Germantown: Mali Native Happy to Live in the Neighborhood

Hama said what he enjoys most about working at the car wash is getting to interact with all the various people that come through.

Ten years ago, Mamoudou Hama traveled from Mali for a vacation in New York City. Little did he know he would meet the woman of his dreams and end up spending the rest of his life in a country he only meant to visit.

Hama said what he enjoys most about working at the car wash is getting to interact with all the various people who come through.

“I met my wife at the supermarket. We were both looking for air condition to cool off for a little in the summertime,” Hama said.

Hama was initially drawn to New York City because many of his friends back in Africa would come and buy merchandise and return with it for resale. Looking to do the same, Hama set out to the Big Apple in search of bargain deals on watches.

One weekend, Hama decided to make a trip out to Philadelphia. While he didn’t speak much English at first, Hama knew enough to be able to swoon his wife, who is a Philadelphia native. From there, it didn’t take much to convince Hama not to return to Africa. “If you find a woman here, that makes you want to stay here,” Hama said. “I got a wife here, and she’s my family now.”

Hama also said life back in Africa was challenging. He said he makes twice as much at his current job in Germantown as he did when he worked back at his uncle’s supermarket in Mali, a country in western Africa. Hama currently works at Gentle Touch car wash on the corner of Wayne Avenue and Rittenhouse Street where he makes $7 per hour and the occasional tip. He spends 40 hours a week giving car washes priced at $4.67 and seems to keep a pretty positive attitude. Hama said he’s just happy to have the opportunity to live here.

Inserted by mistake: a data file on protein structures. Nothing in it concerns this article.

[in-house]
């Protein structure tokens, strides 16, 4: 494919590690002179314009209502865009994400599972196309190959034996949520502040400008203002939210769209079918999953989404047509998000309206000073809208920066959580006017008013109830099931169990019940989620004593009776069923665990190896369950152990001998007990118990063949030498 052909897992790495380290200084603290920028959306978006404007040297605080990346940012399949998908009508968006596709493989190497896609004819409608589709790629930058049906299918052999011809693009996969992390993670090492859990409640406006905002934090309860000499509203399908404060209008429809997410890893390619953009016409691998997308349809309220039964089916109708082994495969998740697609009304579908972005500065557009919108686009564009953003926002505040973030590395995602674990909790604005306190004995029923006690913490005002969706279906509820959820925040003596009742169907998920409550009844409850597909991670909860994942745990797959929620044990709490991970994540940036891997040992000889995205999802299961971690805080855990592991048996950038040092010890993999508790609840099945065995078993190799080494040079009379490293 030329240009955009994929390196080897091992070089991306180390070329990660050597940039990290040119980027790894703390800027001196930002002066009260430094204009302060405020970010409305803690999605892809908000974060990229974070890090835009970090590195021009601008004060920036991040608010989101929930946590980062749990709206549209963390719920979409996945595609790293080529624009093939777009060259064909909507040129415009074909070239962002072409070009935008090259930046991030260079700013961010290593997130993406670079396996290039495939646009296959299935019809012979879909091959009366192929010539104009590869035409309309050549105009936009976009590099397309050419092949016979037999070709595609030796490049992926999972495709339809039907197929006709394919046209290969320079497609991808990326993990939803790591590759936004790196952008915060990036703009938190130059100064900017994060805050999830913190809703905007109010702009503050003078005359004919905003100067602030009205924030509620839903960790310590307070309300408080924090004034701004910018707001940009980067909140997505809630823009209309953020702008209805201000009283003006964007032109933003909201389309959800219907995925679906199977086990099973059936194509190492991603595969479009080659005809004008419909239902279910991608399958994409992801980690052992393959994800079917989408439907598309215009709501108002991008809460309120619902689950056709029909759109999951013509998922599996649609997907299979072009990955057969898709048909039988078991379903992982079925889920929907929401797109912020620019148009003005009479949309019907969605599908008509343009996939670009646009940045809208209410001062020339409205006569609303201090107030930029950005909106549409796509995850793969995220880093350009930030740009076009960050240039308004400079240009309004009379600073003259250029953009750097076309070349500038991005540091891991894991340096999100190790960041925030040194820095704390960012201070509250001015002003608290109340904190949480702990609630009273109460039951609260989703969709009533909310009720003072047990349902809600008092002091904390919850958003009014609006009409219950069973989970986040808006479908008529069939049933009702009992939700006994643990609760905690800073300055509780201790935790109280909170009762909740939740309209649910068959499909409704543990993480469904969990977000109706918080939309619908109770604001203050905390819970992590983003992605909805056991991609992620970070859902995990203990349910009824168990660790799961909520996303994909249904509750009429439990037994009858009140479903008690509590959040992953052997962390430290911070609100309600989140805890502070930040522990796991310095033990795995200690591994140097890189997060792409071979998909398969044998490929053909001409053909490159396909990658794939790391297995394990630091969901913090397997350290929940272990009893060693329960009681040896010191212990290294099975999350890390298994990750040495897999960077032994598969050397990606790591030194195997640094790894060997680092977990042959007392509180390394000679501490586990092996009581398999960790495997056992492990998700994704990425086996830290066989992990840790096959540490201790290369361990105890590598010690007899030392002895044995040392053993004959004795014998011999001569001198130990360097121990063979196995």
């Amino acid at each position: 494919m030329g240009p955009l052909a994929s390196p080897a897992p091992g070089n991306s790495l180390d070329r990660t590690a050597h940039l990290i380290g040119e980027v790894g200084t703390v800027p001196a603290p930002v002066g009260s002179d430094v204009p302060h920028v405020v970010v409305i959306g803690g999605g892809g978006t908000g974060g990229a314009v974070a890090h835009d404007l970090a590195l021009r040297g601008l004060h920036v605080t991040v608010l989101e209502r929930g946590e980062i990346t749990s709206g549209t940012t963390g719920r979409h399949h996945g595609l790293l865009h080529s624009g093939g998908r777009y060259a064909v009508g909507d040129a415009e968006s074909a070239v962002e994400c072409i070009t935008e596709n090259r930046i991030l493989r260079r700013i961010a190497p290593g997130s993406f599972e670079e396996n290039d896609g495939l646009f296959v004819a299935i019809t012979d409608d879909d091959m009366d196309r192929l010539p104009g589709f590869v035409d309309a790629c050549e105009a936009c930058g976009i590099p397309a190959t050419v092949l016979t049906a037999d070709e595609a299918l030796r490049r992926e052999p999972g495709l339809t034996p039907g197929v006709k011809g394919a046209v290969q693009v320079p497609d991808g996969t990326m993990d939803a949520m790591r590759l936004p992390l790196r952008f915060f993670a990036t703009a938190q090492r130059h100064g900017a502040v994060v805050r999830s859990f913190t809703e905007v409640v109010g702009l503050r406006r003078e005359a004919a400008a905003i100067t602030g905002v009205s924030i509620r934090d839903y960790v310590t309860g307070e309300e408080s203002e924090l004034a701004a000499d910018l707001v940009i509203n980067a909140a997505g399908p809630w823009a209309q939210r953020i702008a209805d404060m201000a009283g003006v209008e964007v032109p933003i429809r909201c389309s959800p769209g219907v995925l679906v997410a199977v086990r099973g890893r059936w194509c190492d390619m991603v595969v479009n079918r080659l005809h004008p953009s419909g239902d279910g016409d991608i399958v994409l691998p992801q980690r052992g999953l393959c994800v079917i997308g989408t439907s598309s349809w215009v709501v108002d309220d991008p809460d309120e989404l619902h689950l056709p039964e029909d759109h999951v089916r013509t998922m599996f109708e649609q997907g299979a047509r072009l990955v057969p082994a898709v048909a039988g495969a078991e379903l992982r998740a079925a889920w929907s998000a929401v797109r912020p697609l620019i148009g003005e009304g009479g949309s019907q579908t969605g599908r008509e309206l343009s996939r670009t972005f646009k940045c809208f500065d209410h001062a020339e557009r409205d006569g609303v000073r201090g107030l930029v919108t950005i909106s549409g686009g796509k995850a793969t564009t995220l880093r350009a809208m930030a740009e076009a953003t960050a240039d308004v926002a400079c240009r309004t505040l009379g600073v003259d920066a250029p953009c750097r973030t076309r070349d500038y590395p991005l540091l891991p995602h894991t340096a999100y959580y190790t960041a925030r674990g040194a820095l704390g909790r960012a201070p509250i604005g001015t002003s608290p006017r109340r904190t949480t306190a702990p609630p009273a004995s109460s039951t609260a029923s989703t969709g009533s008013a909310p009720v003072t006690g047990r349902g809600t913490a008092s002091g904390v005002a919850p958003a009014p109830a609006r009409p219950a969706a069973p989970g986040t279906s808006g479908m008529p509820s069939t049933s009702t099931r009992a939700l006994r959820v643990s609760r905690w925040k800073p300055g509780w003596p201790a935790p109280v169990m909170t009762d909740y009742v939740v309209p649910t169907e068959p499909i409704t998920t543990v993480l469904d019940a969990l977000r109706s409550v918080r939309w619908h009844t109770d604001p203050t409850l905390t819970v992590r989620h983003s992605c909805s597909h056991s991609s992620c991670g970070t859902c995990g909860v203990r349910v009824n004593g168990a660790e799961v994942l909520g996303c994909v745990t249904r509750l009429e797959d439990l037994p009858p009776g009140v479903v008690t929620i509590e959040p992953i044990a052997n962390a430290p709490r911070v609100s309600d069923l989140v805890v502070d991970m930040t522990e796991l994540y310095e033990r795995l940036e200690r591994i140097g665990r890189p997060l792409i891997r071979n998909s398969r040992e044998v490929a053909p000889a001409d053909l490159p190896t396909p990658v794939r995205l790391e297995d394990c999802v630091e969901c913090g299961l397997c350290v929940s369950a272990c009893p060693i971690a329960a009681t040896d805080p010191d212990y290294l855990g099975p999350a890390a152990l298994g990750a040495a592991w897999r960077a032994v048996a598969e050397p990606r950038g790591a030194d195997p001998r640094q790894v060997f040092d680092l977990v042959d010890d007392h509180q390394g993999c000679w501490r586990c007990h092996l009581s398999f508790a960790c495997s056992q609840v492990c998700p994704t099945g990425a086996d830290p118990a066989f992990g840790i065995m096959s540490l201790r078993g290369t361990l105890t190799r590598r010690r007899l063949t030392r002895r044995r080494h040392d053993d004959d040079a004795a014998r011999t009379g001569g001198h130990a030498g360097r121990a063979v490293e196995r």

“Sometimes it’s hard, but you know, I get by,” Hama said. “It’s not easy though.”

Hama previously did factory work before a friend recommended to him that he work at Gentle Touch. He has been there for the past five years, supporting his wife and her child off of his salary alone.

Even though times can be tough and the economy is bad, Hama said he doesn’t plan on ever permanently returning to his family back in Mali. For now, he said he will stick to just the occasional visit home, which he recently was able to do last May. When available, Hama will also send money to his family, consisting of mainly farmers who help support his uncle’s supermarket. “There’s nothing I miss in Africa. I like it here, and I have a family here now.”

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